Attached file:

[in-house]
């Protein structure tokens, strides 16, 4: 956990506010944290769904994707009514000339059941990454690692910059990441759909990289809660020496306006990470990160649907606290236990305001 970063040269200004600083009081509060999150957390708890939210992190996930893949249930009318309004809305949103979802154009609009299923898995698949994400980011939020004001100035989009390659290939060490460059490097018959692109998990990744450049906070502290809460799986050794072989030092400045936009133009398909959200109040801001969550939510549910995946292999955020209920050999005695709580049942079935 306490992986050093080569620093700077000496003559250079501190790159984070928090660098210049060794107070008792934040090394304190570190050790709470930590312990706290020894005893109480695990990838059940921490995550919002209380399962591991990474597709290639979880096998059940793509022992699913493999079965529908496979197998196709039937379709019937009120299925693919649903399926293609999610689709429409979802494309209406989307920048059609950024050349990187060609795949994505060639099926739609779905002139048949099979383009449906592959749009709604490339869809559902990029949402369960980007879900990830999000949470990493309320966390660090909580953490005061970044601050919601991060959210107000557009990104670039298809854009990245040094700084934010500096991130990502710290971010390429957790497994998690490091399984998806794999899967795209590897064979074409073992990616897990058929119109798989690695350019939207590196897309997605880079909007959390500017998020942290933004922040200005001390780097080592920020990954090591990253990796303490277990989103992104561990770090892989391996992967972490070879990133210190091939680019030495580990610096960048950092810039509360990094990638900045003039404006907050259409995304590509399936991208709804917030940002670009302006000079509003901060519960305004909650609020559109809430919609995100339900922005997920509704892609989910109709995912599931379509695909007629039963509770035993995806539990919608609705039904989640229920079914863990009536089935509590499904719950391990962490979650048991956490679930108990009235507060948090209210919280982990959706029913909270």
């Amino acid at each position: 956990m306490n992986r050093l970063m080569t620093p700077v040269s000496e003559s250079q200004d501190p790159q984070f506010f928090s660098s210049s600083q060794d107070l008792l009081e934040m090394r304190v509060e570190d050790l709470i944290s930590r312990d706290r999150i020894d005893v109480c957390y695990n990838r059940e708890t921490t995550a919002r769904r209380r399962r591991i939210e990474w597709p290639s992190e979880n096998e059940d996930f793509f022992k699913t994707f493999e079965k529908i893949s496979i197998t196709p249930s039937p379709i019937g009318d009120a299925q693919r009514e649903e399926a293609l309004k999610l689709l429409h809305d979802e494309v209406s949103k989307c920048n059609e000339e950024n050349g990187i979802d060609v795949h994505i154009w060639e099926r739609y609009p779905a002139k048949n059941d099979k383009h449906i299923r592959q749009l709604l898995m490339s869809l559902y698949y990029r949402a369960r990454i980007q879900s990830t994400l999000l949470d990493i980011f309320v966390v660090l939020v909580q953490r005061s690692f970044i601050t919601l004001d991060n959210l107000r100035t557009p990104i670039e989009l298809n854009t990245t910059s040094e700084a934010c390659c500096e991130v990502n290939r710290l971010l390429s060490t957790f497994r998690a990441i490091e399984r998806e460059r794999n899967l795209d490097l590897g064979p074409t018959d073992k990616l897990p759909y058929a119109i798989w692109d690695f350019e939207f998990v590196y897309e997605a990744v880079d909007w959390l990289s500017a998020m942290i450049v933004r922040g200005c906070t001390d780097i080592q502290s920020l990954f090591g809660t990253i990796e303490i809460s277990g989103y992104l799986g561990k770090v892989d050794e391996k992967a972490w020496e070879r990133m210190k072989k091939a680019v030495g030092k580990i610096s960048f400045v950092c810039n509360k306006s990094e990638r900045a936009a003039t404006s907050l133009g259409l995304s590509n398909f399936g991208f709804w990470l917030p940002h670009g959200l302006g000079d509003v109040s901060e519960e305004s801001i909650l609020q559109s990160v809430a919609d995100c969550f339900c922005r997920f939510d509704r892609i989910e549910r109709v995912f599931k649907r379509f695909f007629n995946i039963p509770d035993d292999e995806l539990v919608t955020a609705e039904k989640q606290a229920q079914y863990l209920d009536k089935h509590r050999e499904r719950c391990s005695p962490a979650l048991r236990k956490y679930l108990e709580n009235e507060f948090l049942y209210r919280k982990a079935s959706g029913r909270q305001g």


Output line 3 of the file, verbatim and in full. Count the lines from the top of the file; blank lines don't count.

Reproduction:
């Amino acid at each position: 956990m306490n992986r050093l970063m080569t620093p700077v040269s000496e003559s250079q200004d501190p790159q984070f506010f928090s660098s210049s600083q060794d107070l008792l009081e934040m090394r304190v509060e570190d050790l709470i944290s930590r312990d706290r999150i020894d005893v109480c957390y695990n990838r059940e708890t921490t995550a919002r769904r209380r399962r591991i939210e990474w597709p290639s992190e979880n096998e059940d996930f793509f022992k699913t994707f493999e079965k529908i893949s496979i197998t196709p249930s039937p379709i019937g009318d009120a299925q693919r009514e649903e399926a293609l309004k999610l689709l429409h809305d979802e494309v209406s949103k989307c920048n059609e000339e950024n050349g990187i979802d060609v795949h994505i154009w060639e099926r739609y609009p779905a002139k048949n059941d099979k383009h449906i299923r592959q749009l709604l898995m490339s869809l559902y698949y990029r949402a369960r990454i980007q879900s990830t994400l999000l949470d990493i980011f309320v966390v660090l939020v909580q953490r005061s690692f970044i601050t919601l004001d991060n959210l107000r100035t557009p990104i670039e989009l298809n854009t990245t910059s040094e700084a934010c390659c500096e991130v990502n290939r710290l971010l390429s060490t957790f497994r998690a990441i490091e399984r998806e460059r794999n899967l795209d490097l590897g064979p074409t018959d073992k990616l897990p759909y058929a119109i798989w692109d690695f350019e939207f998990v590196y897309e997605a990744v880079d909007w959390l990289s500017a998020m942290i450049v933004r922040g200005c906070t001390d780097i080592q502290s920020l990954f090591g809660t990253i990796e303490i809460s277990g989103y992104l799986g561990k770090v892989d050794e391996k992967a972490w020496e070879r990133m210190k072989k091939a680019v030495g030092k580990i610096s960048f400045v950092c810039n509360k306006s990094e990638r900045a936009a003039t404006s907050l133009g259409l995304s590509n398909f399936g991208f709804w990470l917030p940002h670009g959200l302006g000079d509003v109040s901060e519960e305004s801001i909650l609020q559109s990160v809430a919609d995100c969550f339900c922005r997920f939510d509704r892609i989910e549910r109709v995912f599931k649907r379509f695909f007629n995946i039963p509770d035993d292999e995806l539990v919608t955020a609705e039904k989640q606290a229920q079914y863990l209920d009536k089935h509590r050999e499904r719950c391990s005695p962490a979650l048991r236990k956490y679930l108990e709580n009235e507060f948090l049942y209210r919280k982990a079935s959706g029913r909270q305001g």